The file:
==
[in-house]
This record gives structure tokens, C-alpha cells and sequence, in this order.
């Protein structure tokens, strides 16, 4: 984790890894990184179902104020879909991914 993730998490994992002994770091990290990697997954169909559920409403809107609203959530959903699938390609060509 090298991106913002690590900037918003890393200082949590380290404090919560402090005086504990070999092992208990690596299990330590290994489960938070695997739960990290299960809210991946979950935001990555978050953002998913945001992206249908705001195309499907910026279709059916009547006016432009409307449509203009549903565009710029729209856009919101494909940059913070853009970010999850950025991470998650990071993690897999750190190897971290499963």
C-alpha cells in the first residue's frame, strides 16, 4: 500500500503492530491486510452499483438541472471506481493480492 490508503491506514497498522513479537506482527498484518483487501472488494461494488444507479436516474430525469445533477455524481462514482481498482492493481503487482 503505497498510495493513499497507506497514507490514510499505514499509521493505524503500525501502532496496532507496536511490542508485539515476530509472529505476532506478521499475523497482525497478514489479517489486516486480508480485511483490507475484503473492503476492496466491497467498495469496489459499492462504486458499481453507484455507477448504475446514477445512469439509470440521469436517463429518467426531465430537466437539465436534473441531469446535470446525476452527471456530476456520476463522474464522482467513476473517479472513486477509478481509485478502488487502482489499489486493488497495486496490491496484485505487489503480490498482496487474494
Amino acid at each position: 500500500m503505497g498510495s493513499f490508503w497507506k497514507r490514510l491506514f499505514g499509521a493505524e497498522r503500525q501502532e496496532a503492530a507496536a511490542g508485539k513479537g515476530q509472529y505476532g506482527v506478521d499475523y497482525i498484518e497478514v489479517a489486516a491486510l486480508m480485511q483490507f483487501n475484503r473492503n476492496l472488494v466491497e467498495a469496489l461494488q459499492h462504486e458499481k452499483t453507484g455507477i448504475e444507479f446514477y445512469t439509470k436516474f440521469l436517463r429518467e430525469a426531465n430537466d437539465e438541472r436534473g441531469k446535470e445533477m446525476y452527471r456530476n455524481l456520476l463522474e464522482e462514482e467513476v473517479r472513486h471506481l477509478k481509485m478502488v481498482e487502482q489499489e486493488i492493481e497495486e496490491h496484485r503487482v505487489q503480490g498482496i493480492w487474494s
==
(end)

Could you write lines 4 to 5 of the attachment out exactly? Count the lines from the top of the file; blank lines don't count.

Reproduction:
C-alpha cells in the first residue's frame, strides 16, 4: 500500500503492530491486510452499483438541472471506481493480492 490508503491506514497498522513479537506482527498484518483487501472488494461494488444507479436516474430525469445533477455524481462514482481498482492493481503487482 503505497498510495493513499497507506497514507490514510499505514499509521493505524503500525501502532496496532507496536511490542508485539515476530509472529505476532506478521499475523497482525497478514489479517489486516486480508480485511483490507475484503473492503476492496466491497467498495469496489459499492462504486458499481453507484455507477448504475446514477445512469439509470440521469436517463429518467426531465430537466437539465436534473441531469446535470446525476452527471456530476456520476463522474464522482467513476473517479472513486477509478481509485478502488487502482489499489486493488497495486496490491496484485505487489503480490498482496487474494
Amino acid at each position: 500500500m503505497g498510495s493513499f490508503w497507506k497514507r490514510l491506514f499505514g499509521a493505524e497498522r503500525q501502532e496496532a503492530a507496536a511490542g508485539k513479537g515476530q509472529y505476532g506482527v506478521d499475523y497482525i498484518e497478514v489479517a489486516a491486510l486480508m480485511q483490507f483487501n475484503r473492503n476492496l472488494v466491497e467498495a469496489l461494488q459499492h462504486e458499481k452499483t453507484g455507477i448504475e444507479f446514477y445512469t439509470k436516474f440521469l436517463r429518467e430525469a426531465n430537466d437539465e438541472r436534473g441531469k446535470e445533477m446525476y452527471r456530476n455524481l456520476l463522474e464522482e462514482e467513476v473517479r472513486h471506481l477509478k481509485m478502488v481498482e487502482q489499489e486493488i492493481e497495486e496490491h496484485r503487482v505487489q503480490g498482496i493480492w487474494s